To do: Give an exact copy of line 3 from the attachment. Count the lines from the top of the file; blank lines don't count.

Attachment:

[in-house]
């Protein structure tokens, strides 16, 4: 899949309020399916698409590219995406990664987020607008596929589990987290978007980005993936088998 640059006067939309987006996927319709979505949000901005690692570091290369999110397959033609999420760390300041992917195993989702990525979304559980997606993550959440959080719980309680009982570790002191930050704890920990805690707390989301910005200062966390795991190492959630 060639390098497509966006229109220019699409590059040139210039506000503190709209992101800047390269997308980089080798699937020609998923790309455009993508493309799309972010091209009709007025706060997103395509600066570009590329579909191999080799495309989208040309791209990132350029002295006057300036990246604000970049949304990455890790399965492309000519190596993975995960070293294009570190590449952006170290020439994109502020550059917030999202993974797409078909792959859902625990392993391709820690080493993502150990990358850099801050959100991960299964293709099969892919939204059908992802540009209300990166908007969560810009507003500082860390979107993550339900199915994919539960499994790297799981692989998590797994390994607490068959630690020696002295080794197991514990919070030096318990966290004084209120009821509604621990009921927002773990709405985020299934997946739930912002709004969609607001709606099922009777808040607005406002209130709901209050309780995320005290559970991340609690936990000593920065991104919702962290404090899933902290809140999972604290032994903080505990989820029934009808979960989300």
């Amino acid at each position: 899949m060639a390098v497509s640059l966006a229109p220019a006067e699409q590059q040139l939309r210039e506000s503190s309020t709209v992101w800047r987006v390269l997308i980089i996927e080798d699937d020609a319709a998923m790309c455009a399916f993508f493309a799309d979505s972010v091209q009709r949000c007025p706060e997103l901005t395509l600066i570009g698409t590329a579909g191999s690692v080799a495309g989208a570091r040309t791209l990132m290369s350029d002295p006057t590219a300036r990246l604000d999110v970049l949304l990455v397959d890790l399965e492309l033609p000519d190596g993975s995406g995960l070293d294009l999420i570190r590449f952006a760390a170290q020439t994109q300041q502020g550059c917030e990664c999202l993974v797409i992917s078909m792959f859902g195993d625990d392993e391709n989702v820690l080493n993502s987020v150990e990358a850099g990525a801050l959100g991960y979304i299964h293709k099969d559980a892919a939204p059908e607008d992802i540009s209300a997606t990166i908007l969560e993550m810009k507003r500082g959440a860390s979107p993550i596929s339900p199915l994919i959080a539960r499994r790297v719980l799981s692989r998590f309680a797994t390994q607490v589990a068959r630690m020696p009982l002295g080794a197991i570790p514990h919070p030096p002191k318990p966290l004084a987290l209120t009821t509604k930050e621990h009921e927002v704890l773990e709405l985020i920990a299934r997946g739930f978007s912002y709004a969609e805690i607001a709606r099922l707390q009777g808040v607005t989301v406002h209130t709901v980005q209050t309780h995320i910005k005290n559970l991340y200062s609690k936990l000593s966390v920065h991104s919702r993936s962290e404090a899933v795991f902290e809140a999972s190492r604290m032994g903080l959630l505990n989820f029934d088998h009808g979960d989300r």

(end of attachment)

């Amino acid at each position: 899949m060639a390098v497509s640059l966006a229109p220019a006067e699409q590059q040139l939309r210039e506000s503190s309020t709209v992101w800047r987006v390269l997308i980089i996927e080798d699937d020609a319709a998923m790309c455009a399916f993508f493309a799309d979505s972010v091209q009709r949000c007025p706060e997103l901005t395509l600066i570009g698409t590329a579909g191999s690692v080799a495309g989208a570091r040309t791209l990132m290369s350029d002295p006057t590219a300036r990246l604000d999110v970049l949304l990455v397959d890790l399965e492309l033609p000519d190596g993975s995406g995960l070293d294009l999420i570190r590449f952006a760390a170290q020439t994109q300041q502020g550059c917030e990664c999202l993974v797409i992917s078909m792959f859902g195993d625990d392993e391709n989702v820690l080493n993502s987020v150990e990358a850099g990525a801050l959100g991960y979304i299964h293709k099969d559980a892919a939204p059908e607008d992802i540009s209300a997606t990166i908007l969560e993550m810009k507003r500082g959440a860390s979107p993550i596929s339900p199915l994919i959080a539960r499994r790297v719980l799981s692989r998590f309680a797994t390994q607490v589990a068959r630690m020696p009982l002295g080794a197991i570790p514990h919070p030096p002191k318990p966290l004084a987290l209120t009821t509604k930050e621990h009921e927002v704890l773990e709405l985020i920990a299934r997946g739930f978007s912002y709004a969609e805690i607001a709606r099922l707390q009777g808040v607005t989301v406002h209130t709901v980005q209050t309780h995320i910005k005290n559970l991340y200062s609690k936990l000593s966390v920065h991104s919702r993936s962290e404090a899933v795991f902290e809140a999972s190492r604290m032994g903080l959630l505990n989820f029934d088998h009808g979960d989300r």